I would leave it alone, but for Wikipedia having the gall to call it the original plaque. And naturally it is used by cheerful pop-history (Mr P’s Mythopedia), conspiracy theory (Mesopotamian Gods and Kings) and neo-pagan sites as the real object. Yet again, you can basically pick any high profile Near Eastern goddess and she will be called this, even though actual experts are still arguing over whether she is Anath, Qudshu or Astarte.
A reception goddess that is ironically a copy of a fake goddess that is a copy of a real Minoan votive figurine. Exhausting just to think about it… but to be pedantic: no Mesopotamian goddess here either.
This plaque (right) is obviously a fan copy of the original, as it resembles it relatively closely. The original is a clay plaque in the Louvre of the goddess Ishtar, that is from Eshnunna. We know it is Ishtar because of her attributes, the quite specific sceptre, the lion (under her foot) and the diadem of a high god. The artist here however has reinterpreted the details and clearly not understood some idiom, such as the lion and the lion sceptre, but otherwise it is kinda cute.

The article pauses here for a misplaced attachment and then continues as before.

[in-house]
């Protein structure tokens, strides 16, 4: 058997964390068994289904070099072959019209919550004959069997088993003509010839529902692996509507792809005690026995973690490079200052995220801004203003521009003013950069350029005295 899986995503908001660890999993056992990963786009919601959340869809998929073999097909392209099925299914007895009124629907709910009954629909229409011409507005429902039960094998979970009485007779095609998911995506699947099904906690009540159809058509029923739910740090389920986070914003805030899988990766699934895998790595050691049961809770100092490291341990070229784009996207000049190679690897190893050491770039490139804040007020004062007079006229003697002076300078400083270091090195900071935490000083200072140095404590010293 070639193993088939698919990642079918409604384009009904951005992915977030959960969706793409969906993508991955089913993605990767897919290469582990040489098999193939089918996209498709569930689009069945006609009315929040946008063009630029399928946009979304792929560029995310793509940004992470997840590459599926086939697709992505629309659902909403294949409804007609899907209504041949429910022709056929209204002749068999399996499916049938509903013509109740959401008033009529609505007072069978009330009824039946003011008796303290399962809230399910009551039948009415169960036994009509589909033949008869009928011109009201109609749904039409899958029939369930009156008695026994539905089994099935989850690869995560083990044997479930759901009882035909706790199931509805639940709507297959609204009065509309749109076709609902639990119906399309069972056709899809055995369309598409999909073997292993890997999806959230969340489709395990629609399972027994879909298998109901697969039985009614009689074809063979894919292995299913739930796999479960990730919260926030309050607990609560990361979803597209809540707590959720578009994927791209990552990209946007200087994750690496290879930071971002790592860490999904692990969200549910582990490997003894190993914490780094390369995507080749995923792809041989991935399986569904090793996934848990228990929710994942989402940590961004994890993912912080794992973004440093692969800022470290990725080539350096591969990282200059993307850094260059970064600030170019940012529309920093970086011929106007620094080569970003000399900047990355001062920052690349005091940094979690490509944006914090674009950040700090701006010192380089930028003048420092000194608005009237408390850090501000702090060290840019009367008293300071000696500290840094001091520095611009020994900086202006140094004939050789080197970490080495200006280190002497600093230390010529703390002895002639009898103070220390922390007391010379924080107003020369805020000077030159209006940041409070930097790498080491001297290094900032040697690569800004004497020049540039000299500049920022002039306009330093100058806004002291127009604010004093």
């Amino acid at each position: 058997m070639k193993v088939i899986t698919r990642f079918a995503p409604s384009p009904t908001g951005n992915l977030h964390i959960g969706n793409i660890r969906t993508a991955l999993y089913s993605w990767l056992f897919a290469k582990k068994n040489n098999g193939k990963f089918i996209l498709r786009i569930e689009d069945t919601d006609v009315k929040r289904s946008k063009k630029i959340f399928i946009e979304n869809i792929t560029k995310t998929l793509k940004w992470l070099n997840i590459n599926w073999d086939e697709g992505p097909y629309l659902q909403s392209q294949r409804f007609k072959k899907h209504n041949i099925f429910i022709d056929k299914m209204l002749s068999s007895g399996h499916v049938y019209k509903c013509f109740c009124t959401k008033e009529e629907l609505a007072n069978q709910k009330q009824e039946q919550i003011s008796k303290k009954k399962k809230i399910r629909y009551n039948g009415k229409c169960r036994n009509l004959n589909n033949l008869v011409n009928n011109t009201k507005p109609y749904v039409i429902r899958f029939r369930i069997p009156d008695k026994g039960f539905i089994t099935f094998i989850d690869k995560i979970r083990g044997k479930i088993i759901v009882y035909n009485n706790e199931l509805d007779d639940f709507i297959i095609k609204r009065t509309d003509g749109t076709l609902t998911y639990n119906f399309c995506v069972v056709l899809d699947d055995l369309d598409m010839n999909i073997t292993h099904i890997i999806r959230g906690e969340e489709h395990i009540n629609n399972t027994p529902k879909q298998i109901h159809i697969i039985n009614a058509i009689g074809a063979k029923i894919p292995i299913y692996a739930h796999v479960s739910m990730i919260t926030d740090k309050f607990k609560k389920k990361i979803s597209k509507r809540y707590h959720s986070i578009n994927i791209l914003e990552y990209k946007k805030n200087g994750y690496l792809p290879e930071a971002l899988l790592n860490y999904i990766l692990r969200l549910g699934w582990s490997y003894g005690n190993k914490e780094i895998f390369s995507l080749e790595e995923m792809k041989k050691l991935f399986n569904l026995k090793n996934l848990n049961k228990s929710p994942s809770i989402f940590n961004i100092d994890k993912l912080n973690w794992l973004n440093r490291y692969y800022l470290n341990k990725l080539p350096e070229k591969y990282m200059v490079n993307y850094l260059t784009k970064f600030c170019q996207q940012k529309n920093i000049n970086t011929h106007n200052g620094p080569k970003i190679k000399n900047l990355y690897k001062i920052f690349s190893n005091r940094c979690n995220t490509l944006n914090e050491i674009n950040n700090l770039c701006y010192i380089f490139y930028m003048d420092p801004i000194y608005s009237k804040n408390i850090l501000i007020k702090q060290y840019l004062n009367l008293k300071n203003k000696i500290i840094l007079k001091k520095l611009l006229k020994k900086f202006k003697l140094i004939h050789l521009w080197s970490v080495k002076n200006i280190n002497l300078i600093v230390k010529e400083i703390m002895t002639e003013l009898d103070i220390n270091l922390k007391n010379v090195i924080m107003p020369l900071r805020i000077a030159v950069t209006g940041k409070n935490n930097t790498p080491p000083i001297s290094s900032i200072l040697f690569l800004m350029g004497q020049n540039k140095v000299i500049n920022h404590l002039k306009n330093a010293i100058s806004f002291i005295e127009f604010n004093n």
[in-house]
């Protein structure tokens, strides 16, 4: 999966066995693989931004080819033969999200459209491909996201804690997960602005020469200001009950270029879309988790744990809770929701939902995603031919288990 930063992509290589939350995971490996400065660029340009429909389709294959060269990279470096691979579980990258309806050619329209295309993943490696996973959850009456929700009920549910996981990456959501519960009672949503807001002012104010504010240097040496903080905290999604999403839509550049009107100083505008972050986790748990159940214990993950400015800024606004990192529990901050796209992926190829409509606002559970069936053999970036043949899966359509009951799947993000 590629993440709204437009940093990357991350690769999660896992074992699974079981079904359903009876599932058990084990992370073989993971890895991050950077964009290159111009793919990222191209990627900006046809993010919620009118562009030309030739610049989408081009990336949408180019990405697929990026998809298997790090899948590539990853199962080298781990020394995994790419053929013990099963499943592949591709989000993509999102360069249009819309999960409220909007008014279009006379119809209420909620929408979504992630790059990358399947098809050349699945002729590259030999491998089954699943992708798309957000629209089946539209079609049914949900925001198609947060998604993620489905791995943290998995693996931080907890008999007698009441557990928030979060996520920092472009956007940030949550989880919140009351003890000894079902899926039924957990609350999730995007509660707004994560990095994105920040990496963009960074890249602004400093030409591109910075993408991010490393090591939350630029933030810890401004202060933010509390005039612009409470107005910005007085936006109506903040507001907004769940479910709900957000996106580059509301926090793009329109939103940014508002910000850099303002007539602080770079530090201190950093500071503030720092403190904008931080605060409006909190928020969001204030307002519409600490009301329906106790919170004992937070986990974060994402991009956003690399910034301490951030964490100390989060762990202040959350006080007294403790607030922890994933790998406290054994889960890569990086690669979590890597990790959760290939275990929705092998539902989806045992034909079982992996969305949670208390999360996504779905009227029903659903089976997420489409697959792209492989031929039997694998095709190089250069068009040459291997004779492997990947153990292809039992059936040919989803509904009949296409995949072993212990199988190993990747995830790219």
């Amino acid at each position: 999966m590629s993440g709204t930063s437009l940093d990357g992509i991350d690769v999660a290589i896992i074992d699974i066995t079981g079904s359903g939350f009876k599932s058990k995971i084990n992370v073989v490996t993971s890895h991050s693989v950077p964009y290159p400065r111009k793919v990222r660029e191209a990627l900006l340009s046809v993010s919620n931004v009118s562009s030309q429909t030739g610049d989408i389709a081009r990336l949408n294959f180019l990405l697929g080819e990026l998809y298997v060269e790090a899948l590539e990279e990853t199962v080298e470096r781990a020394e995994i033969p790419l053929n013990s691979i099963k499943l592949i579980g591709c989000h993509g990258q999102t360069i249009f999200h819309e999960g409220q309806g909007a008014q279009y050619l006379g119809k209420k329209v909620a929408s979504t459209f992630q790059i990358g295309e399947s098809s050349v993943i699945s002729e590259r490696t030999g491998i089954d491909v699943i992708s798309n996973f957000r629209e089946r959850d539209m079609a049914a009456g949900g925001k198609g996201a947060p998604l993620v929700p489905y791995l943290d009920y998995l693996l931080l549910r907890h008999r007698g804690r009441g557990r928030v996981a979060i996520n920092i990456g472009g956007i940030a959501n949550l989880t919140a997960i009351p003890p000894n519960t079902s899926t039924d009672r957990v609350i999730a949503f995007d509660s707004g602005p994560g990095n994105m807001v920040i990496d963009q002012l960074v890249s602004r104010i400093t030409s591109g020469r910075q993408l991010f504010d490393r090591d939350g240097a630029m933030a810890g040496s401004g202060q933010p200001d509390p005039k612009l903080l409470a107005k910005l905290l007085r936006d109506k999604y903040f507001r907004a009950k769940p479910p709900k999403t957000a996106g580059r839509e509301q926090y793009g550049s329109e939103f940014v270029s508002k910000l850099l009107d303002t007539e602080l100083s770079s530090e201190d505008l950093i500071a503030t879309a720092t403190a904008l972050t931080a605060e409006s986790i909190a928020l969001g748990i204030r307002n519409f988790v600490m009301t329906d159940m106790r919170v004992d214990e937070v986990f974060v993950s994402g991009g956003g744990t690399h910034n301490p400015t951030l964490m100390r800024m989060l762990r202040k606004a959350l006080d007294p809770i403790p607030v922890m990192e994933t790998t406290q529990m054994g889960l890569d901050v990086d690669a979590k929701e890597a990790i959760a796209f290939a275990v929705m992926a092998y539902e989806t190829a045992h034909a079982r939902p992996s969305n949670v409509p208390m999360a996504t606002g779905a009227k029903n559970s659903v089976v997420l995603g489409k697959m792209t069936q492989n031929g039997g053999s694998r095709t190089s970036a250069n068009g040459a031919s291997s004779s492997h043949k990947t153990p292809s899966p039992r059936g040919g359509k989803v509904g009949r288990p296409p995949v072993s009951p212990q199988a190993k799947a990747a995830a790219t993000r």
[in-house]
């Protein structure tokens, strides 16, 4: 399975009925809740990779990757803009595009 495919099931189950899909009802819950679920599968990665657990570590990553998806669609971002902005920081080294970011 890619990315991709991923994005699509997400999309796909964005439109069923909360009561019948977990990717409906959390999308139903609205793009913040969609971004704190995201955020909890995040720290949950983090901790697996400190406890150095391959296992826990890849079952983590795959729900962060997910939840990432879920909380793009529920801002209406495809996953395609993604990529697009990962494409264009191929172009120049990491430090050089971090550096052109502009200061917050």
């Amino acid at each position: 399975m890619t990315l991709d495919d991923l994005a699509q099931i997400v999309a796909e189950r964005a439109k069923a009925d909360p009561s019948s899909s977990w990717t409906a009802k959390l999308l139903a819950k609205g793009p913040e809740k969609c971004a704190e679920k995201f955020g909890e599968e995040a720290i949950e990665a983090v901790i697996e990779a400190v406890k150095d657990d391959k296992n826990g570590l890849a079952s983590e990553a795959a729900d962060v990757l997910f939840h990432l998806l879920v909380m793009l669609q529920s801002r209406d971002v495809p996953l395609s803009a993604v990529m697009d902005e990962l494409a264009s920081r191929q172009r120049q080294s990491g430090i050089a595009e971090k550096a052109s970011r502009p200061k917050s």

On the upside it is a copy of a Mesopotamian goddess.
Modern goddess by Netjerwaret
Left: REAL, goddess on a vase fragment naming Enmetena of Lagash,ca. 2400 BCE,
REAL: Left: the real gypsum plaque from the Ishtar temple at Aššur. Right: an artist's interpretation
of the pigment decoration. Andrae 1922, plates 27a and 28c.